A lot of people have taken sides, with graffiti writers tagging ‘Team Robbo’ alongside their work.  Robbo claimed in a book that he was introduced to Banksy and said ‘oh yeah, I’ve heard of you’ to which Banksy replied ‘oh, well, I haven’t heard of you.’  Robbo responded by slapping him and saying ‘well, you won’t forget me now, will you?’  Since both artists keep their identity secret to protect themselves from the law, and this exchange could easily not be correct (Banksy denied ever meeting Robbo) it seems ridiculous to take sides and stupid that the whole thing escalated the way it is.

My opinion is that, Robbo was aware that retelling this story about Banksy, whether it happened or not, would raise his profile.  Maybe Banksy was wrong in defacing Robbo’s 1985 piece, but it was clearly already defaced by smaller tags and I thought it was a witty piece, which ultimately helped Robbo establish himself as a Street Artist, and not just a graff writer – of which I do believe there is a difference.  A Street Artist is intelligent and thought-provoking, creating aesthetically pleasing works.  A graffiti writer is less about the talent and ideas, and more about vandalism and ego, with the kudos of getting to hear-to-reach spots.  That’s why the police leave Street Art and clean up ugly, meaningless markings.

Throughout the documentary Robbo came across bitter and jealous.  Okay, Banksy may be a ‘sell out’ but I believe it does come down to a resentment for the success and money that Banksy has made for himself.  I want to make a career out of what I love doing, and there are many jokes about the poor poet, but by me doing an MA in Creative Entrepreneurship and wanting to make a living out of what I love doing, does that make me a ‘sell out’?  Making money is just one element of the Capitalist society we live in.  We can’t beat them, so we have to join them.  Banksy himself stated he believed his work was ‘overrated’ but if you’re offered over £100,000 for your work, are you going to turn it down?

At the end of the day, Robbo’s success was down to Banksy, and on the documentary, he admits that himself.  And Robbo does have talent, and really, the feud should just be forgotten, so other graffiti writers can be inspired to turn to Street Art and do what they love for a living.  Sadly, Robbo was said to have ended up in a coma, which was a shocking statement to end the documentary on.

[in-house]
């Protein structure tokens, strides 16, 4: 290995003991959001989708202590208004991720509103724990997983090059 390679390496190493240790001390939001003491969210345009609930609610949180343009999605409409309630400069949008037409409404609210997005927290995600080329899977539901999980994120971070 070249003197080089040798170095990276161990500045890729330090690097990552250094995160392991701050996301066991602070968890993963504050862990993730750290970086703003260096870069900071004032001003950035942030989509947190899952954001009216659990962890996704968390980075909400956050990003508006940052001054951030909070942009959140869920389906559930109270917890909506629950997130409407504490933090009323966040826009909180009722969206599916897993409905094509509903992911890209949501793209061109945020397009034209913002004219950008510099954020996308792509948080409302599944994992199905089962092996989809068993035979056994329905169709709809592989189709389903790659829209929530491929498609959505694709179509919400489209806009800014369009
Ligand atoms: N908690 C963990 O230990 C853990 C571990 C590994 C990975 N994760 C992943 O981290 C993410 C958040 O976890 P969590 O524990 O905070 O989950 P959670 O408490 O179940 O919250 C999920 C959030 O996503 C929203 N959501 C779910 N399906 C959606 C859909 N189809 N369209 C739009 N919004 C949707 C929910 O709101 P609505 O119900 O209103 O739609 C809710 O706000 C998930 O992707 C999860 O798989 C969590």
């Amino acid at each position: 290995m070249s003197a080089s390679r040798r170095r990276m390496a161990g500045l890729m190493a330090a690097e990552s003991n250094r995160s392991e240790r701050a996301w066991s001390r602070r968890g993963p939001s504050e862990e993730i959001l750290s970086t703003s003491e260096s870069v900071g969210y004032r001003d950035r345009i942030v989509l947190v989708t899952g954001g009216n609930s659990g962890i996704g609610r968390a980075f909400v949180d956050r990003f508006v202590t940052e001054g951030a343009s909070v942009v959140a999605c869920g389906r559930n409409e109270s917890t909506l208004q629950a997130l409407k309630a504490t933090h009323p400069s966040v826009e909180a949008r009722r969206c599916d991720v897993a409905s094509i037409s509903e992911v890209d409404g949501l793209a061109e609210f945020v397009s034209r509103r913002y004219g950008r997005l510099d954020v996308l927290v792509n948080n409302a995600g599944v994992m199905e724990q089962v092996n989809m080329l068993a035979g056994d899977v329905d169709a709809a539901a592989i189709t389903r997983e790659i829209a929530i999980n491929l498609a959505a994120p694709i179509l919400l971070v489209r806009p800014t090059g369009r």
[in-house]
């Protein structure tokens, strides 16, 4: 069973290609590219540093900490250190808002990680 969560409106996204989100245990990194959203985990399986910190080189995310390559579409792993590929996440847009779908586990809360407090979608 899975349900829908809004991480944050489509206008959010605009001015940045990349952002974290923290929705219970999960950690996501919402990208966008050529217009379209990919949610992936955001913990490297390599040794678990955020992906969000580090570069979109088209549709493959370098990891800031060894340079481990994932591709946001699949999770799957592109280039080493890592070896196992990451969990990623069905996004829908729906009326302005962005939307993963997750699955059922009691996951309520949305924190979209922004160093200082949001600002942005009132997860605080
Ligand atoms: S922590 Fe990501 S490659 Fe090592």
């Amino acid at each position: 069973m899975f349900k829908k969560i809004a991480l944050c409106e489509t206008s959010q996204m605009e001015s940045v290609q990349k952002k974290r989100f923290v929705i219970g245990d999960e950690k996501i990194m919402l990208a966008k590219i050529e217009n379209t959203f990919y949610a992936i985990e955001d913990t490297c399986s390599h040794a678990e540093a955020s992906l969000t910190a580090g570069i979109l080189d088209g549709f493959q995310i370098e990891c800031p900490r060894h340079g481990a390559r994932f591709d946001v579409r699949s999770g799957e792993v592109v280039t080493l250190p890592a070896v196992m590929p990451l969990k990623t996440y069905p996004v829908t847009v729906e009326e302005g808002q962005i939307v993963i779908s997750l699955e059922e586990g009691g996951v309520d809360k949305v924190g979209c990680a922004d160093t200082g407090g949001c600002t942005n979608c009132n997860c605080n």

I have also been to see the ‘Love is What You Want’ exhibition by Tracey Emin at the Hayward Gallery.  As you can see from the website, it compromised of her trademark blankets, along with neon signs, films, collections of memorabilia, drawings, paintings, sculptures and her writing.  As I said to my friend, Siobhan Belingy, I could have lived in it, it was so good.

I feel really inspired by all this work I’ve seen to get into my poetry and get more into art and illustration alongside my writing.  I’ve been meaning to do a painting for ages and hope to get round to it soon.  I’ve got a big sketchbook that my boyfriend Matt drew in whilst drunk and I’m going to get back into a good creative practice.  I want to create text-based stuff, but with visuals, like these artists, and those such as Jenny Holzer.  I gave a painting I did during my art foundation at Central Saint Martins to my Gran, and she told me her friend had really liked it and often asked if I’ve done any more artwork and that I must carry on doing it.  Sometimes I think of that and think maybe I should keep doing it.  I must have some morsel of talent to have been at CSM.  I think it’s just that I lack confidence with it, and I know my technical skills are not the best, and the reason I didn’t pursue it was because I didn’t see it as a practical way of making money.  But maybe, combined with my writing, working with my hands again could be something positive.

Here’s a bit of my work from my foundation year, starting with the one my Gran has.

piece for a friend

final piece, installation